No easy feat! Egyptian designer hand colors sneakers one pair at a time
Nada Kabil custom designs the drawings for each customer. (Courtesy of Step Feed)
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Colors, lines and patterns take over the spreading white landscape in order to revive and distinguish it. Whether it is a whirling dervish or a dazzling elephant, anything can be captured and any pair of shoes can become a piece of art.
Nada Kabil is a young art enthusiast that decided to break the solid restraints of art and the underestimating stereotype that downgrades doodling. Kabil had always had a pair of frantic hands that could not stop doodling on any tangible surface; it only took a while before she realised that art has many forms and media.
Art is said to be an elaborate method of expression, while shoes are a common female obsession, which is why Inkrypt is becoming a serious phenomena in the worlds of fashion and art. The brand is basically a method to express your thoughts through art, then wear it on your feet.
Daily News Egypt met the young artist, who single-handedly embarked on a new trend that is vanquishing plain old kicks, to know more about her talent and rising brand.
When did you begin drawing?
I don’t think I began to actually draw or knew I could draw until I went to university, but starting from a very young age no blank piece of paper was ever safe, because I would doodle all over it, whether I did it intentionally or not.
My textbooks and notebooks at school would be filled with doodles, I’d doodle all over napkins while speaking on the phone and I’ve even learnt to take a sketchbook with me to any meetings, because doodling actually makes me concentrate.
Why did you choose shoes as your medium?
I’ve always had a thing for weird, funky shoes. And I was known for always making my shoes a little bit funkier, with colorful shoelaces, drawings or whatever came to mind. I remember a friend sent me Inkrypt’s page after I’d launched it and asked me “Is this yours? Because if it isn’t, it should be!”
When did you design your first shoes?
I made my first pair last September as a gift to one of my friends. It was her birthday and I have a thing for handmade gifts. She’d always had trouble finding her shoe size and so I ordered a white pair her size from the UK and a pack of colors and decided to make her something special, customised just for her. It was mainly patterns and doodling all over the shoe.
What makes your designs stand out amongst all the competition?
When I started out there were no competitors, and it was the concept itself that grabbed people’s attention. Even now, with a few competitors entering the market, I still feel my inkies are unique. Each pair has a completely different style and the fact that you can customise anything makes them really stand out. I mean if you already have a love for shoes, imagine how much more you’d love your shoes if they had bits and parts of you all over them!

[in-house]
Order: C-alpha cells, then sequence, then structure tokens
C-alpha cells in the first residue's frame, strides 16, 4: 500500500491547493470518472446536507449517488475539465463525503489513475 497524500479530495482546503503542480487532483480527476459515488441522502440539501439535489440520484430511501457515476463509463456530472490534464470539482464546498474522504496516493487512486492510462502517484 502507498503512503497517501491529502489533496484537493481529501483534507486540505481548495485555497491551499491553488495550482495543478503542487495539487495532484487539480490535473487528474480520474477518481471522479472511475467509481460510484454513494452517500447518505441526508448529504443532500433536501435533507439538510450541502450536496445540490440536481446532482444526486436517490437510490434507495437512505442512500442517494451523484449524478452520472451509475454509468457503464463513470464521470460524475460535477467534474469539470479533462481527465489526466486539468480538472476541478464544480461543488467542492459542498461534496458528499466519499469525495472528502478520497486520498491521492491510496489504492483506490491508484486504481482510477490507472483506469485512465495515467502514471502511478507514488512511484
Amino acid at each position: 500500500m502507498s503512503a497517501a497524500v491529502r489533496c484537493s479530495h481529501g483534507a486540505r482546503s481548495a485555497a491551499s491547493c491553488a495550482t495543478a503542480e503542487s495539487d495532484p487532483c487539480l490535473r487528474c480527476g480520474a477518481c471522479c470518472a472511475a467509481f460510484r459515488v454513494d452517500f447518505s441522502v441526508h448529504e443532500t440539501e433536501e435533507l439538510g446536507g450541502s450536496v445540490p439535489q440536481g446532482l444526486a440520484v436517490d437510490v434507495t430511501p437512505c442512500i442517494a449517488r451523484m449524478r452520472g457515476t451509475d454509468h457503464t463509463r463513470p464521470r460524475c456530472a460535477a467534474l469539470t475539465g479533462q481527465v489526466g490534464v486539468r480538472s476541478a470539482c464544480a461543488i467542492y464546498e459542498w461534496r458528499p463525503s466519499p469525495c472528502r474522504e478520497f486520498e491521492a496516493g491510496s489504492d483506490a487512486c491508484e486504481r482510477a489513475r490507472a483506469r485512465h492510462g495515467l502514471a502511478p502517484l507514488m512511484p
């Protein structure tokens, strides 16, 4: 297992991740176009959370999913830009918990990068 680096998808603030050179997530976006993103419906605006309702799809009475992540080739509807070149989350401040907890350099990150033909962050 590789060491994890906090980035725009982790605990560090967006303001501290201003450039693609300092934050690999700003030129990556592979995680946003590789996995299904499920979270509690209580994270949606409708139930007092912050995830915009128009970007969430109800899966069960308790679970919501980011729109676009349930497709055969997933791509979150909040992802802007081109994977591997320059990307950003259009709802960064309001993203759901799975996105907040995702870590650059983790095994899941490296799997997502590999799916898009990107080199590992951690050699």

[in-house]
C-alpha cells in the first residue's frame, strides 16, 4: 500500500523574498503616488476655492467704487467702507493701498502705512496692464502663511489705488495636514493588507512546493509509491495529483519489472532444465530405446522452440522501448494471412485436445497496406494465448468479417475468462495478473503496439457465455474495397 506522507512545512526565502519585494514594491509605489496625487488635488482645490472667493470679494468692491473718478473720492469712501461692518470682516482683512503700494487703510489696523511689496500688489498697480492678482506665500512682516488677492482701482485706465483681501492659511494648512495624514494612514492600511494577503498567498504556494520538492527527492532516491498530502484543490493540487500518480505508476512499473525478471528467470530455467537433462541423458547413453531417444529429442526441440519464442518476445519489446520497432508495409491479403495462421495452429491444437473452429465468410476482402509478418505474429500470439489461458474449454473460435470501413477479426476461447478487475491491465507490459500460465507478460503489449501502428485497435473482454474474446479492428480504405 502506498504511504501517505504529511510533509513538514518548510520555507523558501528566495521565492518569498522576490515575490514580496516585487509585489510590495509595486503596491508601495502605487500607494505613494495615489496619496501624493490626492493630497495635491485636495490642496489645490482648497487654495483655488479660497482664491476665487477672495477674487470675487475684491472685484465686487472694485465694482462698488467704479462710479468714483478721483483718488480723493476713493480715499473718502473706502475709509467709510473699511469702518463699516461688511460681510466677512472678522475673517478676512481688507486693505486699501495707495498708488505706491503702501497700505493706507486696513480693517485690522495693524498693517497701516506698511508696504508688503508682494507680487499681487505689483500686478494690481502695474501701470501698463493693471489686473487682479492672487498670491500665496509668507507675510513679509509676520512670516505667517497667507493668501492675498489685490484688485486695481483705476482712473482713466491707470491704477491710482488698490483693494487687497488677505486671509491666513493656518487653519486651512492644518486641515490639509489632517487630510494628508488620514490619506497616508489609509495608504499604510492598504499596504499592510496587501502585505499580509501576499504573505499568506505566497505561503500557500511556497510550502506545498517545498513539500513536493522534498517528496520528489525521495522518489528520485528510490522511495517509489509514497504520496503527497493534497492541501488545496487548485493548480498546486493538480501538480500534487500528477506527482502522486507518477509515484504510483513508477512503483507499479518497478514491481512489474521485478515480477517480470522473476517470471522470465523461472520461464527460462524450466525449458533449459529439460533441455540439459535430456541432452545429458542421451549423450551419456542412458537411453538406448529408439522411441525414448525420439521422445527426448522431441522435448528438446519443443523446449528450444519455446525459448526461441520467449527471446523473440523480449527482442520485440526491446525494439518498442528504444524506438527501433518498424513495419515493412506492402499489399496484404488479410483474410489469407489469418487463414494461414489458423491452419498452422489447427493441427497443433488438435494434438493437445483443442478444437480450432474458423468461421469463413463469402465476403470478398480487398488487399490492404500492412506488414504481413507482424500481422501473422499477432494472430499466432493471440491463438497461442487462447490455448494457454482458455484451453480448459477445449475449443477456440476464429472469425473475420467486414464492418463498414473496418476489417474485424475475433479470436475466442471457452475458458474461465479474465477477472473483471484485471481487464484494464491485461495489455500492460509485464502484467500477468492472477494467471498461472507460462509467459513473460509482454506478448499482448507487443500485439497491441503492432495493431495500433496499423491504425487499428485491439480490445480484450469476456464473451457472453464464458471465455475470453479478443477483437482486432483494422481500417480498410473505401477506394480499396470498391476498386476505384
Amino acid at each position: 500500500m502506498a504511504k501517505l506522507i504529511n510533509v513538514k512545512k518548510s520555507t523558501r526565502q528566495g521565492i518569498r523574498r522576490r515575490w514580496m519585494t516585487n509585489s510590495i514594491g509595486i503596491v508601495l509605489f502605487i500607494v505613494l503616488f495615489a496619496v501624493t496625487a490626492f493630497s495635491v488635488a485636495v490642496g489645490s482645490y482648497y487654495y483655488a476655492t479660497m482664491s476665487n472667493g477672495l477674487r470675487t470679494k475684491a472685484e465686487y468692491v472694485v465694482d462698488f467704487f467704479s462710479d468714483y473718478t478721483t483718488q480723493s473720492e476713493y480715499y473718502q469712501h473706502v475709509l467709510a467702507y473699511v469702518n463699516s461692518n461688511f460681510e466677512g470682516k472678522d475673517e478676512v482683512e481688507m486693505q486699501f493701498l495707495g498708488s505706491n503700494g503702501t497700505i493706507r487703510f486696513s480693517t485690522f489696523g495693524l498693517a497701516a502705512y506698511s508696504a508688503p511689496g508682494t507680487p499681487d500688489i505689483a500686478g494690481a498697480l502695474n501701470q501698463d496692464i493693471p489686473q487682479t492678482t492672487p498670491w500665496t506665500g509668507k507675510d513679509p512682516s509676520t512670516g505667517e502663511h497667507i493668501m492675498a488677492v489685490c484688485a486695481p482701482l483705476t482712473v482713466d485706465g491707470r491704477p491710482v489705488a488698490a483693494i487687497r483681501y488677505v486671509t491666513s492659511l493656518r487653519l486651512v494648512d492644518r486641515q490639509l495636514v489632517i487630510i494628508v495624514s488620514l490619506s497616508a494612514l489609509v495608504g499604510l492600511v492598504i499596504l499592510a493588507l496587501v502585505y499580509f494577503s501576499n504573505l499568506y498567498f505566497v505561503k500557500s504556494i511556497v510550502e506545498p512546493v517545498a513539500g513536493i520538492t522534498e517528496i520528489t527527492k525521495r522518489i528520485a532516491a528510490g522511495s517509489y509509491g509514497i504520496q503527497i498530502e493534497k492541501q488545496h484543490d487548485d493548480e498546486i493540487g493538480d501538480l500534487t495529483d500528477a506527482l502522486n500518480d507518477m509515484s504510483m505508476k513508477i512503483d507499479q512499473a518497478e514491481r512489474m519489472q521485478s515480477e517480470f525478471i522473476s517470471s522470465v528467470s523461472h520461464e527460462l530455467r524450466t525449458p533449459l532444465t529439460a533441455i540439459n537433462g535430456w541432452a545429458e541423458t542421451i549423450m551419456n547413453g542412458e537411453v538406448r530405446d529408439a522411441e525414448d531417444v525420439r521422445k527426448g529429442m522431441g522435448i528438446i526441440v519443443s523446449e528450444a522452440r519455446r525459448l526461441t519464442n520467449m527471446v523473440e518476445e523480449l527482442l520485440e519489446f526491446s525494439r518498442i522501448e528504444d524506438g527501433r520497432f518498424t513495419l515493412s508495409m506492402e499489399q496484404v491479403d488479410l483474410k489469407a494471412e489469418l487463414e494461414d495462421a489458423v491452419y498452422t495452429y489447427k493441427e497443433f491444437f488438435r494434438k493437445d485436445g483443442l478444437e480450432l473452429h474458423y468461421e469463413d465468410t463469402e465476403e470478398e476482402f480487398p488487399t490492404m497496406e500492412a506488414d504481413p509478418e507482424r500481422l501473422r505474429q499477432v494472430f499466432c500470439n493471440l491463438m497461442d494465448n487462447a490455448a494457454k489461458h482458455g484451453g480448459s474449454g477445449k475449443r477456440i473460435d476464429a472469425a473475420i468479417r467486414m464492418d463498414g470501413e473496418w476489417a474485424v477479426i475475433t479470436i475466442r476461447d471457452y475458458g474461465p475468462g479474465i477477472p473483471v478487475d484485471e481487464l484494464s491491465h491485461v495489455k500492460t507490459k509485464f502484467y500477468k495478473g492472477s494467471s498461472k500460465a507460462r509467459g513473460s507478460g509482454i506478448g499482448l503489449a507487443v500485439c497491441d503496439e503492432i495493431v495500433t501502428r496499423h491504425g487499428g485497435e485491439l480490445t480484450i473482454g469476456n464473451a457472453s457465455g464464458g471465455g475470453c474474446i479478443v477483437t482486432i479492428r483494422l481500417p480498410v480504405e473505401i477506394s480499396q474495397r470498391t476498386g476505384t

Are you planning to expand into other items?
Yes, definitely, it’s been in the plan since the very start, but I’ve been waiting to at least find a reliable supplier to provide me with shoes and have it under control before moving on to other things.
I’m lucky enough to have two main artists helping me out now, Sara Abdelazim and Hoda Enan, and I also have two others who help when they’re free or I am swamped, Nada Lotayef and Nawarra Mehrem. To be honest, without this incredibly talented and supportive group of helping hands, Inkrypt wouldn’t have gotten where it is today.
So hopefully, if I manage to find a reliable source of shoes, which constantly provides me with the amount needed, I will start expanding on to other items (stay tuned).
Would you categorise your work as art or fashion?
Isn’t fashion classified as art to begin with? I mean I’ve always seen fashion as a sense of art through clothing. And like all kinds of art, some of it is valuable and everyone has their own taste. To me, of course they are little pieces of art that break my heart to part with, but it makes me happy knowing that the person wearing them will smile every time they look down at their feet.
To what extent do you involve your clients in the designing process?
It is completely up to them. Some people choose designs I’ve already made and I just tweak it a little bit to make each pair unique, while others send me inspiration images and tell me what they have in mind and I make an artistic composition according to their theme. There are people who open up to me and tell me so much about themselves or their loved ones in the attempt of making me understand them and making them something that fits their personality perfectly, and that just makes me feel so special. Those conversations and their faith in me to do whatever I want after they’ve given me their insight is just so precious.